The University of Minnesota, Crookston was one of five campuses in Minnesota named to the Honor Roll with Distinction as part of the President’s Higher Education Community Service Honor Roll for 2012. The campus has been on the Honor Roll every year since 2006 with the exception of one, but this is the first year the campus has been recognized on the Honor Roll with Distinction. Other Minnesota campuses honored with the distinction designation include Augsburg College, College of St. Benedict, Metropolitan State University, and Winona State University.
To be named to the Honor Roll, a school must demonstrate that its students, faculty, and staff are engaged in meaningful service that achieves measurable results in the community. This national level honor recognizes a college or university for its commitment to volunteering, service-learning, and civic engagement. A total of 642 campuses were recognized on the 2012 Honor Roll from across the country.
Honorees are chosen based on a series of selection factors, including the scope and innovation of service projects, the extent to which service-learning is embedded in the curriculum, the school’s commitment to long-term campus-community partnerships, and measurable community outcomes as a result of service.
At the U of M, Crookston in 2011, students tallied 59,683 hours of service through academic service-learning courses, club and individual community service, community-based work study primarily through the America Reads Program, community service internships, and AmeriCorps. They served on their campus, in Crookston, in their local communities, and across the country. Service-learning courses are found across all departments, and each of the nearly 40 student clubs and organizations strives to complete two service projects per semester.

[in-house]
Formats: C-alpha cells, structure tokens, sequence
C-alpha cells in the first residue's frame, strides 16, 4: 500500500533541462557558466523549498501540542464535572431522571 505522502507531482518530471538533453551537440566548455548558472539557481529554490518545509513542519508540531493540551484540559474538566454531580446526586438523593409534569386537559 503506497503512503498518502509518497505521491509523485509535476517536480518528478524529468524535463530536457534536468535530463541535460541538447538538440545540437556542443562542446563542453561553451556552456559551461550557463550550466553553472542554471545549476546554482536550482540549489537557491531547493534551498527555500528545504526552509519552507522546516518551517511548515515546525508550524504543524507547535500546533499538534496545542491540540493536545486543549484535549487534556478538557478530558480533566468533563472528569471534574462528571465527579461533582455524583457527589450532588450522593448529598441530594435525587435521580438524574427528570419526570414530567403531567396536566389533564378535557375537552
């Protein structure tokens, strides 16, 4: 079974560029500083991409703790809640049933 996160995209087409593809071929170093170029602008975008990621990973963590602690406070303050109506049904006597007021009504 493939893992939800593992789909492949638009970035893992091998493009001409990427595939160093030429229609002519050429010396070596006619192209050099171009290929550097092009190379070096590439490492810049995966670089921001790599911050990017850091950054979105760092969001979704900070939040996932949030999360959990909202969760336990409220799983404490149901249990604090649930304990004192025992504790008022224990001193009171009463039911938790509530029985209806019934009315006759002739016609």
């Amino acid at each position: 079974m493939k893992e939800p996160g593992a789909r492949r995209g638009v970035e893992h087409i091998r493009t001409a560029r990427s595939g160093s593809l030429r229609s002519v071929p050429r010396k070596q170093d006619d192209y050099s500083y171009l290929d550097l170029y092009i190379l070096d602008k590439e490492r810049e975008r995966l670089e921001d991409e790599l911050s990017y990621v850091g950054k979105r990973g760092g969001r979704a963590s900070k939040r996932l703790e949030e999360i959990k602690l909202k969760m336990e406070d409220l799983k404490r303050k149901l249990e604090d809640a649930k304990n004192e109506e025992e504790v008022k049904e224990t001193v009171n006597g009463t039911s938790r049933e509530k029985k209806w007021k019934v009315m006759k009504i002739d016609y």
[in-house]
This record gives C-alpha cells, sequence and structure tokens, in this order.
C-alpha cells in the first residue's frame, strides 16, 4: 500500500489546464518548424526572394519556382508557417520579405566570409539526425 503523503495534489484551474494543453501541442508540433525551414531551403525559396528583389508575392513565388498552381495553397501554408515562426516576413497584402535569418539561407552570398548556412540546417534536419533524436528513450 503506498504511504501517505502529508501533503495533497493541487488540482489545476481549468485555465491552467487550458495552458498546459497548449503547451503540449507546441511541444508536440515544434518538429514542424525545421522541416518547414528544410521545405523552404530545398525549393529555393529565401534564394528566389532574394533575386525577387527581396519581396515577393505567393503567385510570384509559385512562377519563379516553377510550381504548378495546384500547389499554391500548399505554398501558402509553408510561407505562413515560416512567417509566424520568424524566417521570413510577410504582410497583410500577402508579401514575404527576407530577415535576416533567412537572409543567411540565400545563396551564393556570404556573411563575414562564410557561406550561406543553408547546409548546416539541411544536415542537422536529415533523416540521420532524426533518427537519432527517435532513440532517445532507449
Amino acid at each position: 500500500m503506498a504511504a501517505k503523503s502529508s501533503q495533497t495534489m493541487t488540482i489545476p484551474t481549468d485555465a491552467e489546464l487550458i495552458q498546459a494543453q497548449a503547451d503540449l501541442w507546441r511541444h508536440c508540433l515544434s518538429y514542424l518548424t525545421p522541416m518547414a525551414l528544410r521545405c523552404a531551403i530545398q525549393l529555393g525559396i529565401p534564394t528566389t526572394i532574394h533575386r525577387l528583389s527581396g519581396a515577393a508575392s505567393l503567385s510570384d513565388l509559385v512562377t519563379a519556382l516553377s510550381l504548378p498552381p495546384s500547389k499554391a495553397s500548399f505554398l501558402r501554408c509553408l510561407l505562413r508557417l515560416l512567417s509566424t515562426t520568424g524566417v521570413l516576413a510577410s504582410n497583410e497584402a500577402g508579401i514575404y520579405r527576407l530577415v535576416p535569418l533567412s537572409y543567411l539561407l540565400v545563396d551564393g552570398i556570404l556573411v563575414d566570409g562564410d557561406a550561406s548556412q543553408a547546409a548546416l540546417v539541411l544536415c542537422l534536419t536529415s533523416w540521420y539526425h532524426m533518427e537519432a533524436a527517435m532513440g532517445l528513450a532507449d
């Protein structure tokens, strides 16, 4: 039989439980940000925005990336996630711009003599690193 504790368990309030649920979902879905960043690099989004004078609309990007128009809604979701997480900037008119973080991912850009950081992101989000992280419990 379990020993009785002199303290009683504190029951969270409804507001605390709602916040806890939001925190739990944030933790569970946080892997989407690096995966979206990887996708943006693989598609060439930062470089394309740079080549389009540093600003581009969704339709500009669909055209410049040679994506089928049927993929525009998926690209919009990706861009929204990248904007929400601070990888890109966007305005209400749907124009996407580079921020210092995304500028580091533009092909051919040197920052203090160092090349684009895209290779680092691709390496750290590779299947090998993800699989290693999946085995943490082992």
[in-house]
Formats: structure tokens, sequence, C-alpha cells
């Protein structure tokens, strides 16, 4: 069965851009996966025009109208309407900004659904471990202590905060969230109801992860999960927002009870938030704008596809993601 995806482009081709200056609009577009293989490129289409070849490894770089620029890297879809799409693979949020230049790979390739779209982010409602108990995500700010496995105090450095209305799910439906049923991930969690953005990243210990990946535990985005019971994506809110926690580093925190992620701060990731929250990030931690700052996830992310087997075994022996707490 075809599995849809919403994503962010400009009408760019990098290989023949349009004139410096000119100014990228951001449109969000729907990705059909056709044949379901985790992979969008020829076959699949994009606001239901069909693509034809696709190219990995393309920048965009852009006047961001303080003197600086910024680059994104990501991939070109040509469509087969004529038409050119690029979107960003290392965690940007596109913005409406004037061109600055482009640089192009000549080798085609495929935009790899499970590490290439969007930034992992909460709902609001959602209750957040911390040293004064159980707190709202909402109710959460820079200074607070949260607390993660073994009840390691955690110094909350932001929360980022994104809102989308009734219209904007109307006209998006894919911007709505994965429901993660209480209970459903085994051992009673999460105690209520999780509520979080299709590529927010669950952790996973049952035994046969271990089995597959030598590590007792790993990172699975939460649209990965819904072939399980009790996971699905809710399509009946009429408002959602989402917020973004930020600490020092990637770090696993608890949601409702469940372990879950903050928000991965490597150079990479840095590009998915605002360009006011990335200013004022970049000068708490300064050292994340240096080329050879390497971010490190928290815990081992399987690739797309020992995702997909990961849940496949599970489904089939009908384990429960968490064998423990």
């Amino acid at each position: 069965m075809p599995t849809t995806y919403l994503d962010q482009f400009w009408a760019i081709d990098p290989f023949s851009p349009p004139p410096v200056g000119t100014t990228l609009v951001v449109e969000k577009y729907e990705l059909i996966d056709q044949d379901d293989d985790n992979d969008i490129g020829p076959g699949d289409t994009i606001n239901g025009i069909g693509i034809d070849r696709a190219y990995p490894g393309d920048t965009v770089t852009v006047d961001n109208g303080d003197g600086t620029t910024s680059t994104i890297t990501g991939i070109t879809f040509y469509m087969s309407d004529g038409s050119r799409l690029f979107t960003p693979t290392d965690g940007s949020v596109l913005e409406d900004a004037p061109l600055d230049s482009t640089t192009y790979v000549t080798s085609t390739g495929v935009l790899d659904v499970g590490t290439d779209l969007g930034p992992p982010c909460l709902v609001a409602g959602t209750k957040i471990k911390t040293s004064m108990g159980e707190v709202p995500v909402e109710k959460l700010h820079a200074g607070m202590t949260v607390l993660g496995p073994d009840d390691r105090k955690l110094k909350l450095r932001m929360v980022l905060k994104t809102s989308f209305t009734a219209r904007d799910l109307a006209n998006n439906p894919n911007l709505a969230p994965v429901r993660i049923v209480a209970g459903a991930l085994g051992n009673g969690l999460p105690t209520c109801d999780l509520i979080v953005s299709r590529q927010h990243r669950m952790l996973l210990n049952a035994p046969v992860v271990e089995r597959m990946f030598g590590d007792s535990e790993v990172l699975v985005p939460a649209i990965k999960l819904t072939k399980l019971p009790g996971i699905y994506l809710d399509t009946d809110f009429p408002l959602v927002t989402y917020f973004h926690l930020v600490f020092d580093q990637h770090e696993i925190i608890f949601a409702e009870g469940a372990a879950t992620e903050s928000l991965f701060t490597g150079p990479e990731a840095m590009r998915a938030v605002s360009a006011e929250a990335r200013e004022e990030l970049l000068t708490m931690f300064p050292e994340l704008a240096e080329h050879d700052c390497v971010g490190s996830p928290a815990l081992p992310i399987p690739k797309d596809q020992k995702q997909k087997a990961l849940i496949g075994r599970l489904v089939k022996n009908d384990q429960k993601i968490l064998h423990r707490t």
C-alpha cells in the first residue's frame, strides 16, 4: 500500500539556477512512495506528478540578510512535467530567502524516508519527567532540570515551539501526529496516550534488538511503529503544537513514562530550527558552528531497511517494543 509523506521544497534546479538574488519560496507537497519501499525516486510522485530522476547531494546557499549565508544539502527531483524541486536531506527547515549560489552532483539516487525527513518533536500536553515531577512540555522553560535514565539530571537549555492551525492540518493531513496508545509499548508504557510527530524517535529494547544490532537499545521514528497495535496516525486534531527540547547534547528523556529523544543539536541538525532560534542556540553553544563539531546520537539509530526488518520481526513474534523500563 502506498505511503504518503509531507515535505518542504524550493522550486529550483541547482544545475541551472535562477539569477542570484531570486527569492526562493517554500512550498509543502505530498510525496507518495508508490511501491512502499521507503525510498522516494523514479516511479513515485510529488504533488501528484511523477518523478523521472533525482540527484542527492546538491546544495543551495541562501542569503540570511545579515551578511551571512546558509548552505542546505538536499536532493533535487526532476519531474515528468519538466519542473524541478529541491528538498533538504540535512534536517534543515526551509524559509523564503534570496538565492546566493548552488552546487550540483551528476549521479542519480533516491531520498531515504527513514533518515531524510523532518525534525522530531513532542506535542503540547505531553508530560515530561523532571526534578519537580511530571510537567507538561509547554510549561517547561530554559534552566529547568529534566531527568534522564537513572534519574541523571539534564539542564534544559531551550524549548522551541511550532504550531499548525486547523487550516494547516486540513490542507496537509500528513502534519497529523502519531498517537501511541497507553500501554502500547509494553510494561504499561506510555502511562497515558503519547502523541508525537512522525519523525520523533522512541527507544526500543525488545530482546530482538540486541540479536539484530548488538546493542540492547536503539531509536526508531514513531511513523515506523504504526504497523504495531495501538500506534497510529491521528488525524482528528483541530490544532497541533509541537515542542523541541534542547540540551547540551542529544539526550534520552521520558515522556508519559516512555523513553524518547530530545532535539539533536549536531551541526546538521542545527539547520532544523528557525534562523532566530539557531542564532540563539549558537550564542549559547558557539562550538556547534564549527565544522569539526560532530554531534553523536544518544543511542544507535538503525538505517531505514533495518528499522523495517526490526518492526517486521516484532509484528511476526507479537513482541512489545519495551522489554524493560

Lisa Loegering, who directs efforts in service learning and civic engagement on the Crookston campus, says meaningful service in the lives of students is invaluable. “Students engaged in service learning or in community service gain context for study in the classroom,” Loegering says. “Their student experience is enriched as they discover the power of commitment to helping others and improving the community in which they live. We hope our students take these service experiences with them wherever they go.”
The Corporation for National and Community Service and the U.S. Department of Education announced the 2012 Honor Roll recipients at the American Council on Education’s 94th Annual Meeting “Ahead of the Curve” on March 12, 2012, in Los Angeles, Calif. The President’s Higher Education Community Service Honor Roll, launched in 2006, annually highlights the role colleges and universities play in solving community problems and placing more students on a lifelong path of civic engagement by recognizing institutions that achieve meaningful, measureable outcomes in the communities they serve. For more information, visit www.NationalService.gov/HonorRoll.
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